From their early days, Monotype and Linotype did not just build machines, they also commissioned great designers to design fonts. Commissioned typefaces, many of which are ubiquitous today, included Gill Sans, Times New Roman, and Old Style Goudy. Several more classic fonts came along with the Linotype acquisition, including Helvetica, Frutiger and Optima. The ownership of these commissioned fonts, originally a value-added side product to the primary business of manufacturing machines, paved the way for Monotype’s eventual rebirth as a font licensing company. 

Commercial Printing and Diversified Services

DG3 Group, the diversified printing and graphic services company headquartered in Jersey City, New Jersey, announced another acquisition in the UK. The acquired company, Newnorth Print Limited, will be consolidated into the existing two locations in the UK. With a core competency and origins in the financial printing segment, DG3 has focused on serving the financial centers of New York, London and Hong Kong, with support services in the Philippines. The company has been owned by Resilience Capital Partners since 2016 when it acquired DG3 from Arsenal Capital Partners (see Private Equity Participates in Printing Industry Consolidation).

Ennis, the publicly traded serial acquirer of trade-only printing companies, acquired The Flesh Company based in Fenton, Mo. Included in the deal is subsidiary Impressions Direct which is focused solely on direct mail printing and services. Collectively, the two acquired companies had approximately $31 million in sales for their most recent fiscal year. In addition to the direct mail products, the acquired company provides business forms, checks and labels, sold mostly through print distributors and resellers.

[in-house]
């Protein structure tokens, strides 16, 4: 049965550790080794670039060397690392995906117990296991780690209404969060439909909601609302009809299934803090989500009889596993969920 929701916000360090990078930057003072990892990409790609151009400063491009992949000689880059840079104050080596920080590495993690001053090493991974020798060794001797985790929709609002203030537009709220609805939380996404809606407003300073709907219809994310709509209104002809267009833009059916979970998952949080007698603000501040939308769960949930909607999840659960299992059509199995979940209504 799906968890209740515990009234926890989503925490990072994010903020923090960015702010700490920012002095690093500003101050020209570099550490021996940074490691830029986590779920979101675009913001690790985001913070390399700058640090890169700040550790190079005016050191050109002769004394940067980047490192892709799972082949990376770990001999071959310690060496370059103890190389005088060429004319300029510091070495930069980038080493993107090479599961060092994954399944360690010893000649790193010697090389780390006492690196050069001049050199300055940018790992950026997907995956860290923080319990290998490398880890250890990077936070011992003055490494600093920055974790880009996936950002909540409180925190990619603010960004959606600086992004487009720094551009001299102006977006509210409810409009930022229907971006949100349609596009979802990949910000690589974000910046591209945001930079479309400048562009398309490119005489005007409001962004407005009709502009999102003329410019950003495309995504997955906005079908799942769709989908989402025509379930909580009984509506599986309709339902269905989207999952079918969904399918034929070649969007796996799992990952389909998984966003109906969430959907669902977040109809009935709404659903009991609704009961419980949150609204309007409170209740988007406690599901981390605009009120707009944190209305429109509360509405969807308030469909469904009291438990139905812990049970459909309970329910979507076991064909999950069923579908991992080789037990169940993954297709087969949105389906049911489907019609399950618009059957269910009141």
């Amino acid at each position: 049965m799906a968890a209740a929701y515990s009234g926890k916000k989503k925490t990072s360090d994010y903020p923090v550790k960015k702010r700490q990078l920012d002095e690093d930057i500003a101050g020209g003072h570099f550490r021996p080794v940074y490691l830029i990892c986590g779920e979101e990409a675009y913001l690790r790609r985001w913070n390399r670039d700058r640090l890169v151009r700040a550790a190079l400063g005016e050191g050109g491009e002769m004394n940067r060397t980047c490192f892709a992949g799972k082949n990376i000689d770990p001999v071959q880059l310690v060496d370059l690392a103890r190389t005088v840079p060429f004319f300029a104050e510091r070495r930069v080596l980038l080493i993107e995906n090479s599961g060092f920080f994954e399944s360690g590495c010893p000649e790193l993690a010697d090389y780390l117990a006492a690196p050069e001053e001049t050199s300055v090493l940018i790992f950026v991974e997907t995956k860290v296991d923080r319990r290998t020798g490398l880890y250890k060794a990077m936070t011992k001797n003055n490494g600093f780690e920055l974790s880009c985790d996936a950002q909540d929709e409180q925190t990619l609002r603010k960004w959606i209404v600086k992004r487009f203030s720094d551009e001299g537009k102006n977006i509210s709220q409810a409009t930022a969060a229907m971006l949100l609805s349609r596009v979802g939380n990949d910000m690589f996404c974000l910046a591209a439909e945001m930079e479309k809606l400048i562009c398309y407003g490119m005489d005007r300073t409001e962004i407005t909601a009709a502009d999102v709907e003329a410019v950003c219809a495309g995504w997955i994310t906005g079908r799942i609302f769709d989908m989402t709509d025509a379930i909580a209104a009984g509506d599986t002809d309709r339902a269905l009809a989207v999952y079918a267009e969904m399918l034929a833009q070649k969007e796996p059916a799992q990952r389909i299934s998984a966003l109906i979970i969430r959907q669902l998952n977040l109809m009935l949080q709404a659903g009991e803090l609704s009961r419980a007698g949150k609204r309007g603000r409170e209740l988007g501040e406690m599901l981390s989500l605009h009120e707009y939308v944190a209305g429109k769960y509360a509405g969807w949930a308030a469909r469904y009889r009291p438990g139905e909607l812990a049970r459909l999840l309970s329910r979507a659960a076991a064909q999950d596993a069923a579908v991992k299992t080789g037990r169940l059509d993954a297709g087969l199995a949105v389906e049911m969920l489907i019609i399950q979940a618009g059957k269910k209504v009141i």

PrintStar, a commercial printing company located in San Diego, Calif., acquired the printing business of Sorrento Mesa Printing,* also of San Diego. The former owner of Sorrento Mesa is launching a new company focused on branding and promotional services. Suolo Communications, based in Minneapolis, Minnesota has acquired Commers Printing in Blaine, Minn. Suolo Communications was formerly known as RJM Printing and outgrew the printing-centric moniker.  In 2016, the company rebranded with the Suolo name, billing itself as a “creative production agency” offering creative services, printing, signage and technical communications.

Coloredge, based in New York City, announced that it is merging with Primary Color Systems which is based in Cypress, California. Both companies offer high-end creative and display printing services for national brands primarily in the fashion, consumer goods and events marketing segments. Services at both companies include extensive prepress, retouching and package design, in addition to wide and grand format printing, structural design and installation. The merger is clearly intended to position the combined company as a national player, with additional locations in California, New Jersey, Atlanta, Georgia and two in China. We expect that this merger, which we see as similar to the Orora Visual roll-up, sets the stage for more national roll-ups in the wide and grand format segments.

* Graphic Arts Advisors, publisher of The Target Report, served as exclusive advisors to Sorrento Mesa Printing in this transaction.

View The Target Report online, complete with deal logs and links to sources for July 2019